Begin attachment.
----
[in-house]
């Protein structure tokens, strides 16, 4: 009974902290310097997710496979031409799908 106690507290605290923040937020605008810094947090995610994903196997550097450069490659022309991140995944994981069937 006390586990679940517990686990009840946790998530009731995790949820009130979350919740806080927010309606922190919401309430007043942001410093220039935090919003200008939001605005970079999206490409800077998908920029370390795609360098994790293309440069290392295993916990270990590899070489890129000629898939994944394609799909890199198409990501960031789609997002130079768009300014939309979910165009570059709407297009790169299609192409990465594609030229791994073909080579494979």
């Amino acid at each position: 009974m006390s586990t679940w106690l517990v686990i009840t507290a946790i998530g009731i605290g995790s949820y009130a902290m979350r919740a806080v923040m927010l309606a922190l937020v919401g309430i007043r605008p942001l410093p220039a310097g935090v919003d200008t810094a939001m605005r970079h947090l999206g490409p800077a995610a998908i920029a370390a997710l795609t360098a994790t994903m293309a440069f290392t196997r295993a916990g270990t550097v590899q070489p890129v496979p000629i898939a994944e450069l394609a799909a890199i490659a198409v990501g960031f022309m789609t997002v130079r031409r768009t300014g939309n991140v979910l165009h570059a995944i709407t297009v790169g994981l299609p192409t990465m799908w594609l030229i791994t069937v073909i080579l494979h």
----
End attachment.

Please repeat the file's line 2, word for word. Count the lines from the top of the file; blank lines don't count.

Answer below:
């Protein structure tokens, strides 16, 4: 009974902290310097997710496979031409799908 106690507290605290923040937020605008810094947090995610994903196997550097450069490659022309991140995944994981069937 006390586990679940517990686990009840946790998530009731995790949820009130979350919740806080927010309606922190919401309430007043942001410093220039935090919003200008939001605005970079999206490409800077998908920029370390795609360098994790293309440069290392295993916990270990590899070489890129000629898939994944394609799909890199198409990501960031789609997002130079768009300014939309979910165009570059709407297009790169299609192409990465594609030229791994073909080579494979």